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CRM/DRM: Infrastructure for the Celestial Jukebox
Unformatted Document Text:  technology practice forming in and around the Celestial Jukebox is yet to follow, but the Jukebox instantiates encapsulation and lockdown of the music and media that had once made up a substantial tract of the Internet commons. Bibliography ACLU, “Brief of the American Civil Liberties Union and the American Civil Liberties Union of Northern California as Amici Curiae in Support of Reversal.” Available at http://www.aclunc.org/cyber/napster- brief.html. Alderman, J (2001). Sonic boom: Napster, MP3, and the New Pioneers of Music. Cambridge, MA: Perseus Press. Ang, I. (1991). Desperately Seeking the Audience . New York: Routledge. Aufderheide, P. (1999). Communications Policy and the Public Interest: the Telecommunications Act of 1996. New York: Guilford Press. Barnouw, E. (1978). The Sponsor: Notes of a Modern Potentate. NY: Oxford University Press. Beville, Jr., H. (1988). Audience Ratings: Radio, Television, Cable. Hillsdale, NJ: Lawrence Erlbaum Associates. Brown, J. (2001). “The Music Revolution Will Not Be Digitized.” Salon, June 1. Available at http://www.salon.com/tech/feature/2001/06/01/digital_music/print.html. Camp, L. Jean. (2001). Trust and Risk in Internet Commerce. Boston: MIT Press. Deutsch, C. (2002). "Suit Settled Over Pricing of Music CD's at 3 Chains." New York Times, Feb. 1, C1. EPIC. (2002). Electronic Privacy Information Center Before the Technology Administration, Department of Commerce, Washington, DC 20230, In the Matter of Digital Entertainment and Rights Management, Comments of the Electronic Privacy Information Center July 17, 2002, http://www.epic.org/privacy/drm/tadrmcomments7.17.02.html Gates, W., with N. Myhrvold and P. Rinearson (1996). The Road Ahead. NY: Penguin Books. Hundt, R. (2000). You Say You Want a Revolution: A Story of Information Age Politics. New Haven: Yale University Press. Jones, S. (2002). “Music That Moves: Popular Music, Distribution, and Network Technologies.” Cultural Studies 16 (2), pp. 213-232. Lessig, L. (1999). Code and Other Laws of Cyberspace. New Yotk: Basic Books. McCourt and Burkart (2003) When Creators, Corporations, and Consumers Collide: Napster and the Development of On-line Music Distribution. Media, Culture and Society, in press.

Authors: Burkart, Patrick. and McCourt, Tom.
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technology practice forming in and around the Celestial Jukebox is yet to follow, but the Jukebox
instantiates encapsulation and lockdown of the music and media that had once made up a substantial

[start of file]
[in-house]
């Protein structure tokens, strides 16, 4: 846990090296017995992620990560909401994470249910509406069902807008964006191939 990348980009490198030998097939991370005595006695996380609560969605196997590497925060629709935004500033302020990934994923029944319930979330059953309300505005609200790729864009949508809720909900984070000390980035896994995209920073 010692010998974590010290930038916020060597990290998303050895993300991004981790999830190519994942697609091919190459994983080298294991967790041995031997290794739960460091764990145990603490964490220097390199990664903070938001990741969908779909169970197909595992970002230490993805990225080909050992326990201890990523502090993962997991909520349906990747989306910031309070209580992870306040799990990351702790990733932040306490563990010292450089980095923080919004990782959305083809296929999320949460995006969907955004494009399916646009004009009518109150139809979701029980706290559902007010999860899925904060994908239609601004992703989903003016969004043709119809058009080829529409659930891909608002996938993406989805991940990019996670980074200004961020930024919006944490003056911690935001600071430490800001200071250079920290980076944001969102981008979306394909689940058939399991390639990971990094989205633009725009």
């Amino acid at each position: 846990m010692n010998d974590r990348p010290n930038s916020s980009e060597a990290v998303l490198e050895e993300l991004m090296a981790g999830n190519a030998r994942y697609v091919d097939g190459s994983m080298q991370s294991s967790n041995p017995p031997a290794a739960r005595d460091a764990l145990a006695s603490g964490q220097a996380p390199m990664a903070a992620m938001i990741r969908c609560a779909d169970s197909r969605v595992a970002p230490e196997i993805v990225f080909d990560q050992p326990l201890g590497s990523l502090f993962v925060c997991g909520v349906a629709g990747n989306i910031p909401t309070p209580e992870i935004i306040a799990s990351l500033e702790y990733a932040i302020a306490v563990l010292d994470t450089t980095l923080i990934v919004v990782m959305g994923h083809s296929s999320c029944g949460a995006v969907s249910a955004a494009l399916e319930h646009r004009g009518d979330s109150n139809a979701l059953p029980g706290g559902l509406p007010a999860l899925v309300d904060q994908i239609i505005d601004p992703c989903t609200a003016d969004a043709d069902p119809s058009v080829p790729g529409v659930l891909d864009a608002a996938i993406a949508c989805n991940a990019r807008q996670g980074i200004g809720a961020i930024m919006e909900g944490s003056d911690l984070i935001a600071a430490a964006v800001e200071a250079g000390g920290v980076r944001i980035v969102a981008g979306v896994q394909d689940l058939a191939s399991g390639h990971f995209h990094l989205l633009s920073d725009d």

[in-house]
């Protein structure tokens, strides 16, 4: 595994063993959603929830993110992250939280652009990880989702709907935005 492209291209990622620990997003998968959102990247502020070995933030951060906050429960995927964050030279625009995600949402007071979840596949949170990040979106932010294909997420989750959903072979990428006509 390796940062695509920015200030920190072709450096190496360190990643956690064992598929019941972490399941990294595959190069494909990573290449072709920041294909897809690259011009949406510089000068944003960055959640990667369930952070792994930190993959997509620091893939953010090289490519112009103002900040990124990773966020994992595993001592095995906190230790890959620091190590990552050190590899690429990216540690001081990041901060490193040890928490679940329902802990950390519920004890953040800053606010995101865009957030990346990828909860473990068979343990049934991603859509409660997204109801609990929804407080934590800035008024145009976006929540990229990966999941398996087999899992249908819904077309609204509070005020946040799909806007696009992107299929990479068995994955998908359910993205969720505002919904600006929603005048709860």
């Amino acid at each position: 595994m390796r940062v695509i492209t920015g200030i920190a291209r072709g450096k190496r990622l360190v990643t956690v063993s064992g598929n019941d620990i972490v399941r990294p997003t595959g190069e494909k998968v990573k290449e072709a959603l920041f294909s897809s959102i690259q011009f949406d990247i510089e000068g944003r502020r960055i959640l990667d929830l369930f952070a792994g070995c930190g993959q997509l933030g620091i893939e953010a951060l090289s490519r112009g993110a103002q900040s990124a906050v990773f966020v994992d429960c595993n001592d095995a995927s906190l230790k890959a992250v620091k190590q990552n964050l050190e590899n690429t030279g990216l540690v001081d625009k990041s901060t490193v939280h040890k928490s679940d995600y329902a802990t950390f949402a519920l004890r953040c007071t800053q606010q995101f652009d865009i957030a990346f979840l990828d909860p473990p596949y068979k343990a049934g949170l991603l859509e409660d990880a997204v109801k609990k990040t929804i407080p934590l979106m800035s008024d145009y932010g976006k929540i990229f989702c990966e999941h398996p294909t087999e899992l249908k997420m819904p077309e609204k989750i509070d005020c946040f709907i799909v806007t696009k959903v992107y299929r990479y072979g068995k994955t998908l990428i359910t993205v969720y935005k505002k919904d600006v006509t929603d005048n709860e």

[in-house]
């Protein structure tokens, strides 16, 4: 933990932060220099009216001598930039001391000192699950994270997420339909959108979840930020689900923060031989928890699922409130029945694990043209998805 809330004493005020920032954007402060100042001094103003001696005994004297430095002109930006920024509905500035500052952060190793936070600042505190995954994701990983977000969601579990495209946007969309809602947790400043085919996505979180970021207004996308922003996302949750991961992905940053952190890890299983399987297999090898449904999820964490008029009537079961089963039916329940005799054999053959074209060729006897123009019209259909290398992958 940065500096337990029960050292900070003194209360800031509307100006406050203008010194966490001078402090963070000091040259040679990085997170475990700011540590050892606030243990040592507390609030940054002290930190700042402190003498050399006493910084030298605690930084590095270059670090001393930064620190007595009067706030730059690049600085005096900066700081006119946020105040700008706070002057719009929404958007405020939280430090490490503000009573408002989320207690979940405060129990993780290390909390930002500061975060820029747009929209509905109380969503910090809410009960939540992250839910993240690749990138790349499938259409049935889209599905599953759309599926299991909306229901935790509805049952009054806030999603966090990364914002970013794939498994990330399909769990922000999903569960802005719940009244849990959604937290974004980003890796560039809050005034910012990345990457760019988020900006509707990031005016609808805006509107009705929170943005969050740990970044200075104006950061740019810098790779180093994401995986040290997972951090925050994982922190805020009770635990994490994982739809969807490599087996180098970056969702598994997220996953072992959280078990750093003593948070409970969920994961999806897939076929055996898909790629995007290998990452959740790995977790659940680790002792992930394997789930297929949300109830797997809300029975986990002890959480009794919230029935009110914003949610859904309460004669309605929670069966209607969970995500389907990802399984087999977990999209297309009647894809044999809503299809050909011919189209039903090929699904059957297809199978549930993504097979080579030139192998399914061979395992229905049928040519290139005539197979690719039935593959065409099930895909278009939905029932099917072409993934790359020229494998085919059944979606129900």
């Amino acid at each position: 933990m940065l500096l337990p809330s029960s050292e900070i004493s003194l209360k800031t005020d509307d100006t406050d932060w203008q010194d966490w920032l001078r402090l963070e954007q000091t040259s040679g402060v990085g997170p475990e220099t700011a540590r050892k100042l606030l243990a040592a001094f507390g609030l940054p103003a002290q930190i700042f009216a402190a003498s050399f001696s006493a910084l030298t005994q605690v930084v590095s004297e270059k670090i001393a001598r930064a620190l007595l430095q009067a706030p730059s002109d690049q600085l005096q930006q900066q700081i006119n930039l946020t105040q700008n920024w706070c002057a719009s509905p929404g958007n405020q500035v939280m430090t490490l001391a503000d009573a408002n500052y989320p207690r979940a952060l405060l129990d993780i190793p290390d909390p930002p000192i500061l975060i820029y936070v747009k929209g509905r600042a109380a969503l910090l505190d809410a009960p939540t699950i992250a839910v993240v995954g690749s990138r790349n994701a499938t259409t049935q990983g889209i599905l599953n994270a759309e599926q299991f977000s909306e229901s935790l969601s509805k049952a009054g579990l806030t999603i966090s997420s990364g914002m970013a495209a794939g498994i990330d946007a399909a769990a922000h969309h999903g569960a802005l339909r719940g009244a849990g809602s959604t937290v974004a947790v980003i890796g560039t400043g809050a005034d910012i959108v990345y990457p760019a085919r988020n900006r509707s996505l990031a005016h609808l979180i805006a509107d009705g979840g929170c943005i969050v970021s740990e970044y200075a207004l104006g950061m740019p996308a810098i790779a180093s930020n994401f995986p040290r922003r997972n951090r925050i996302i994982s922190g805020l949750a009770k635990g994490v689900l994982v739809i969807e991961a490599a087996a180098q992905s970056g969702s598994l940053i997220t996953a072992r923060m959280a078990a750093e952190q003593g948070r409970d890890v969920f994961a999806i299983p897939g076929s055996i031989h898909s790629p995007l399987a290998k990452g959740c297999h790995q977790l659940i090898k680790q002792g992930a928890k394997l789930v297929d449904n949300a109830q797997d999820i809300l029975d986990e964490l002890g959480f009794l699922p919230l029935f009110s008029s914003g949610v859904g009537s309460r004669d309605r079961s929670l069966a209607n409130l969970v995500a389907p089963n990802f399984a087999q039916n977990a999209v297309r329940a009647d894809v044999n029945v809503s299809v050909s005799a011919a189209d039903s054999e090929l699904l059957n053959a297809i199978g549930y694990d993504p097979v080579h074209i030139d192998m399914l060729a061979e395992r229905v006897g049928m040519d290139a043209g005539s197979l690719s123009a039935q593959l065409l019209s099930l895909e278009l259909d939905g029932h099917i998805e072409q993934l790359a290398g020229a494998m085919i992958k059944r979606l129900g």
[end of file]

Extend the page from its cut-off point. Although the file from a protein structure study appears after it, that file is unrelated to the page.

tract of the Internet commons.
Bibliography
ACLU, “Brief of the American Civil Liberties Union and the American Civil Liberties Union of Northern
California as Amici Curiae in Support of Reversal.” Available at http://www.aclunc.org/cyber/napster-
brief.html.
Alderman, J (2001). Sonic boom: Napster, MP3, and the New Pioneers of Music. Cambridge, MA:
Perseus Press.
Ang, I. (1991). Desperately Seeking the Audience . New York: Routledge.
Aufderheide, P. (1999). Communications Policy and the Public Interest: the Telecommunications Act of
1996. New York: Guilford Press.
Barnouw, E. (1978). The Sponsor: Notes of a Modern Potentate. NY: Oxford University Press.
Beville, Jr., H. (1988). Audience Ratings: Radio, Television, Cable. Hillsdale, NJ: Lawrence Erlbaum
Associates.
Brown, J. (2001). “The Music Revolution Will Not Be Digitized.” Salon, June 1. Available at
http://www.salon.com/tech/feature/2001/06/01/digital_music/print.html.
Camp, L. Jean. (2001). Trust and Risk in Internet Commerce. Boston: MIT Press.
Deutsch, C. (2002). "Suit Settled Over Pricing of Music CD's at 3 Chains." New York Times, Feb. 1,
C1.
EPIC. (2002). Electronic Privacy Information Center Before the Technology Administration, Department
of Commerce, Washington, DC 20230, In the Matter of Digital Entertainment and Rights
Management, Comments of the Electronic Privacy Information Center July 17, 2002,
http://www.epic.org/privacy/drm/tadrmcomments7.17.02.html
Gates, W., with N. Myhrvold and P. Rinearson (1996). The Road Ahead. NY: Penguin Books.
Hundt, R. (2000). You Say You Want a Revolution: A Story of Information Age Politics. New Haven:
Yale University Press.
Jones, S. (2002). “Music That Moves: Popular Music, Distribution, and Network Technologies.” Cultural
Studies 16 (2), pp. 213-232.
Lessig, L. (1999). Code and Other Laws of Cyberspace. New Yotk: Basic Books.
McCourt and Burkart (2003) When Creators, Corporations, and Consumers Collide: Napster and the
Development of On-line Music Distribution. Media, Culture and Society, in press.


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